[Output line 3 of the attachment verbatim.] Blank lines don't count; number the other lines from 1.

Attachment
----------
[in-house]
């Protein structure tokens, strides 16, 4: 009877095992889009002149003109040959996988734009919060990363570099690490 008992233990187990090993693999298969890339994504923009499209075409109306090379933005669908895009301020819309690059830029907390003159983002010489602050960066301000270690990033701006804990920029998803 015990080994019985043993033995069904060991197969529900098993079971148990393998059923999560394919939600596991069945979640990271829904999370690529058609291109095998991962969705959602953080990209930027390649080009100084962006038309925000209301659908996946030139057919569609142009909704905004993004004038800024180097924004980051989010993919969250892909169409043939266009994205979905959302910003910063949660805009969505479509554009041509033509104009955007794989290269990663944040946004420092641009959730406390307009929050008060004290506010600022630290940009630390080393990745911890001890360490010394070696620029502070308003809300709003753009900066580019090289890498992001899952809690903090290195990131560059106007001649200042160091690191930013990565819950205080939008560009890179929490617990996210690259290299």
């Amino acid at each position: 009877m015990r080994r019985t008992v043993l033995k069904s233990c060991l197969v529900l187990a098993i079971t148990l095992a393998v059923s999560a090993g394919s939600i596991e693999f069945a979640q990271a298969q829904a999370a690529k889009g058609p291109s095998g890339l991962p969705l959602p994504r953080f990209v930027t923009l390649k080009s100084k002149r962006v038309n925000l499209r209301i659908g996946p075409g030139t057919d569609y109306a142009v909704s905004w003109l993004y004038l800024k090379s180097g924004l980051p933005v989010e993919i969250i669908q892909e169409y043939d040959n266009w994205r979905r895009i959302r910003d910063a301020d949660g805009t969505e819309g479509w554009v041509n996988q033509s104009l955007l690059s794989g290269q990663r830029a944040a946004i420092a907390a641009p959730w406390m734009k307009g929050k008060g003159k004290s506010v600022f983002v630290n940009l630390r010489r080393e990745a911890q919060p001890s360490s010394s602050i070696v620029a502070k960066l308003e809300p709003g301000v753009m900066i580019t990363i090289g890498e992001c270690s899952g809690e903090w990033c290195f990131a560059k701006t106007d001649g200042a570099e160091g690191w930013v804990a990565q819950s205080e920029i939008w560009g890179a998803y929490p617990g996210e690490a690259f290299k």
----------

């Amino acid at each position: 009877m015990r080994r019985t008992v043993l033995k069904s233990c060991l197969v529900l187990a098993i079971t148990l095992a393998v059923s999560a090993g394919s939600i596991e693999f069945a979640q990271a298969q829904a999370a690529k889009g058609p291109s095998g890339l991962p969705l959602p994504r953080f990209v930027t923009l390649k080009s100084k002149r962006v038309n925000l499209r209301i659908g996946p075409g030139t057919d569609y109306a142009v909704s905004w003109l993004y004038l800024k090379s180097g924004l980051p933005v989010e993919i969250i669908q892909e169409y043939d040959n266009w994205r979905r895009i959302r910003d910063a301020d949660g805009t969505e819309g479509w554009v041509n996988q033509s104009l955007l690059s794989g290269q990663r830029a944040a946004i420092a907390a641009p959730w406390m734009k307009g929050k008060g003159k004290s506010v600022f983002v630290n940009l630390r010489r080393e990745a911890q919060p001890s360490s010394s602050i070696v620029a502070k960066l308003e809300p709003g301000v753009m900066i580019t990363i090289g890498e992001c270690s899952g809690e903090w990033c290195f990131a560059k701006t106007d001649g200042a570099e160091g690191w930013v804990a990565q819950s205080e920029i939008w560009g890179a998803y929490p617990g996210e690490a690259f290299k």